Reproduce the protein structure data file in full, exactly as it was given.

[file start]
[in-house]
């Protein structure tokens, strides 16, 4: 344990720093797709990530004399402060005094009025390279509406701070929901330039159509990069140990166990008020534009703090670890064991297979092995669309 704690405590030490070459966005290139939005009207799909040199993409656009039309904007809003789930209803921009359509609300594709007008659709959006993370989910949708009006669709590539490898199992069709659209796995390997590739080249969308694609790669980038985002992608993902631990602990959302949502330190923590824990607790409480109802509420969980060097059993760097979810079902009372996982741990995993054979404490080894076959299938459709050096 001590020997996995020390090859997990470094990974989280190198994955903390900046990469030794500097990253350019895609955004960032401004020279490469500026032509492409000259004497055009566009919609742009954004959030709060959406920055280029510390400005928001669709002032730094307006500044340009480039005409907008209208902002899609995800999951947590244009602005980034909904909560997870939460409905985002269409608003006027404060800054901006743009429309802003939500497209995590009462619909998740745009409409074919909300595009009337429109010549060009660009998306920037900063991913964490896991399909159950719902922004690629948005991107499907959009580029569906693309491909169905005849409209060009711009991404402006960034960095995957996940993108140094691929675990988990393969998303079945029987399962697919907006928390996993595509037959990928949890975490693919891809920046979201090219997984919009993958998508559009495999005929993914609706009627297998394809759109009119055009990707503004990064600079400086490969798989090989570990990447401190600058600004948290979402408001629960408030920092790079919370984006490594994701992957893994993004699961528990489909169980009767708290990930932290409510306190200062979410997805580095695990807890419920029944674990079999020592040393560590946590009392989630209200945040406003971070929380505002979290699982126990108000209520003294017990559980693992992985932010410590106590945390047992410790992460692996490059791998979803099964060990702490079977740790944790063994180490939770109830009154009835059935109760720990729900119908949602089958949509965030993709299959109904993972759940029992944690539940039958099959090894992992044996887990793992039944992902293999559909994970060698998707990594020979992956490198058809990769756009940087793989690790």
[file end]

[in-house]
């Protein structure tokens, strides 16, 4: 344990720093797709990530004399402060005094009025390279509406701070929901330039159509990069140990166990008020534009703090670890064991297979092995669309 704690405590030490070459966005290139939005009207799909040199993409656009039309904007809003789930209803921009359509609300594709007008659709959006993370989910949708009006669709590539490898199992069709659209796995390997590739080249969308694609790669980038985002992608993902631990602990959302949502330190923590824990607790409480109802509420969980060097059993760097979810079902009372996982741990995993054979404490080894076959299938459709050096 001590020997996995020390090859997990470094990974989280190198994955903390900046990469030794500097990253350019895609955004960032401004020279490469500026032509492409000259004497055009566009919609742009954004959030709060959406920055280029510390400005928001669709002032730094307006500044340009480039005409907008209208902002899609995800999951947590244009602005980034909904909560997870939460409905985002269409608003006027404060800054901006743009429309802003939500497209995590009462619909998740745009409409074919909300595009009337429109010549060009660009998306920037900063991913964490896991399909159950719902922004690629948005991107499907959009580029569906693309491909169905005849409209060009711009991404402006960034960095995957996940993108140094691929675990988990393969998303079945029987399962697919907006928390996993595509037959990928949890975490693919891809920046979201090219997984919009993958998508559009495999005929993914609706009627297998394809759109009119055009990707503004990064600079400086490969798989090989570990990447401190600058600004948290979402408001629960408030920092790079919370984006490594994701992957893994993004699961528990489909169980009767708290990930932290409510306190200062979410997805580095695990807890419920029944674990079999020592040393560590946590009392989630209200945040406003971070929380505002979290699982126990108000209520003294017990559980693992992985932010410590106590945390047992410790992460692996490059791998979803099964060990702490079977740790944790063994180490939770109830009154009835059935109760720990729900119908949602089958949509965030993709299959109904993972759940029992944690539940039958099959090894992992044996887990793992039944992902293999559909994970060698998707990594020979992956490198058809990769756009940087793989690790």